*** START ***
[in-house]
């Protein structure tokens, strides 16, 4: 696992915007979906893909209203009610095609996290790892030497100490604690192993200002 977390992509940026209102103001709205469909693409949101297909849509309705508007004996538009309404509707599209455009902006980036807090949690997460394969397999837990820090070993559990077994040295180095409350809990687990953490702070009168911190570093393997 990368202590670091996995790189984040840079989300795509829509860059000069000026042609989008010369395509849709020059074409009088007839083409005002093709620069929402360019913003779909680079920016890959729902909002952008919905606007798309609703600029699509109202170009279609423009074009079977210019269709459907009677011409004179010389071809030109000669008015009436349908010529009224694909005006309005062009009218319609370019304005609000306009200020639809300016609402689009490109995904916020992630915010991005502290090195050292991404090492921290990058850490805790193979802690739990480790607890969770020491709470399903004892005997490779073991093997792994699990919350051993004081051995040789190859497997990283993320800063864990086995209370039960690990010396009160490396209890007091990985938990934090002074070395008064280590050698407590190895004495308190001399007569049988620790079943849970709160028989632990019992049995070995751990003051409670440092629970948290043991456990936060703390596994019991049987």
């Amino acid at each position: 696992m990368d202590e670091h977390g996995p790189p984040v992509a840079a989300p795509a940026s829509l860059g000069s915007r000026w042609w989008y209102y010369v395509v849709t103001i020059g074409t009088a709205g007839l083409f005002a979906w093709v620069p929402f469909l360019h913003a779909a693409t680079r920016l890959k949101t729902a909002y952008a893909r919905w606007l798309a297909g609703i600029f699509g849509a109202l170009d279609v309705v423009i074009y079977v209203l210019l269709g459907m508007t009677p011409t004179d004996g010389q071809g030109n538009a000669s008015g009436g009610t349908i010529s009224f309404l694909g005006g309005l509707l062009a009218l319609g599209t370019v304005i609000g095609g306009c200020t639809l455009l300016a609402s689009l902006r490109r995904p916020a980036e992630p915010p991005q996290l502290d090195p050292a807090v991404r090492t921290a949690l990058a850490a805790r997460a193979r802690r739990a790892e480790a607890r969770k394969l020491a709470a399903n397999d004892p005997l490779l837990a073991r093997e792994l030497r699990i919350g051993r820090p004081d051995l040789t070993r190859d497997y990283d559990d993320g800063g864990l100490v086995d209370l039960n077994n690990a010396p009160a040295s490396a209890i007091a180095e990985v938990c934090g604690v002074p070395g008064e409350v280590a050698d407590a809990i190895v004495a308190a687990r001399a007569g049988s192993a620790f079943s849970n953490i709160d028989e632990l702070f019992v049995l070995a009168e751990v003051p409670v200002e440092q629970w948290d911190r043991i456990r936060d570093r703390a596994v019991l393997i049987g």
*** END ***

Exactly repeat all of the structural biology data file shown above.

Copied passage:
[in-house]
């Protein structure tokens, strides 16, 4: 696992915007979906893909209203009610095609996290790892030497100490604690192993200002 977390992509940026209102103001709205469909693409949101297909849509309705508007004996538009309404509707599209455009902006980036807090949690997460394969397999837990820090070993559990077994040295180095409350809990687990953490702070009168911190570093393997 990368202590670091996995790189984040840079989300795509829509860059000069000026042609989008010369395509849709020059074409009088007839083409005002093709620069929402360019913003779909680079920016890959729902909002952008919905606007798309609703600029699509109202170009279609423009074009079977210019269709459907009677011409004179010389071809030109000669008015009436349908010529009224694909005006309005062009009218319609370019304005609000306009200020639809300016609402689009490109995904916020992630915010991005502290090195050292991404090492921290990058850490805790193979802690739990480790607890969770020491709470399903004892005997490779073991093997792994699990919350051993004081051995040789190859497997990283993320800063864990086995209370039960690990010396009160490396209890007091990985938990934090002074070395008064280590050698407590190895004495308190001399007569049988620790079943849970709160028989632990019992049995070995751990003051409670440092629970948290043991456990936060703390596994019991049987």
């Amino acid at each position: 696992m990368d202590e670091h977390g996995p790189p984040v992509a840079a989300p795509a940026s829509l860059g000069s915007r000026w042609w989008y209102y010369v395509v849709t103001i020059g074409t009088a709205g007839l083409f005002a979906w093709v620069p929402f469909l360019h913003a779909a693409t680079r920016l890959k949101t729902a909002y952008a893909r919905w606007l798309a297909g609703i600029f699509g849509a109202l170009d279609v309705v423009i074009y079977v209203l210019l269709g459907m508007t009677p011409t004179d004996g010389q071809g030109n538009a000669s008015g009436g009610t349908i010529s009224f309404l694909g005006g309005l509707l062009a009218l319609g599209t370019v304005i609000g095609g306009c200020t639809l455009l300016a609402s689009l902006r490109r995904p916020a980036e992630p915010p991005q996290l502290d090195p050292a807090v991404r090492t921290a949690l990058a850490a805790r997460a193979r802690r739990a790892e480790a607890r969770k394969l020491a709470a399903n397999d004892p005997l490779l837990a073991r093997e792994l030497r699990i919350g051993r820090p004081d051995l040789t070993r190859d497997y990283d559990d993320g800063g864990l100490v086995d209370l039960n077994n690990a010396p009160a040295s490396a209890i007091a180095e990985v938990c934090g604690v002074p070395g008064e409350v280590a050698d407590a809990i190895v004495a308190a687990r001399a007569g049988s192993a620790f079943s849970n953490i709160d028989e632990l702070f019992v049995l070995a009168e751990v003051p409670v200002e440092q629970w948290d911190r043991i456990r936060d570093r703390a596994v019991l393997i049987g």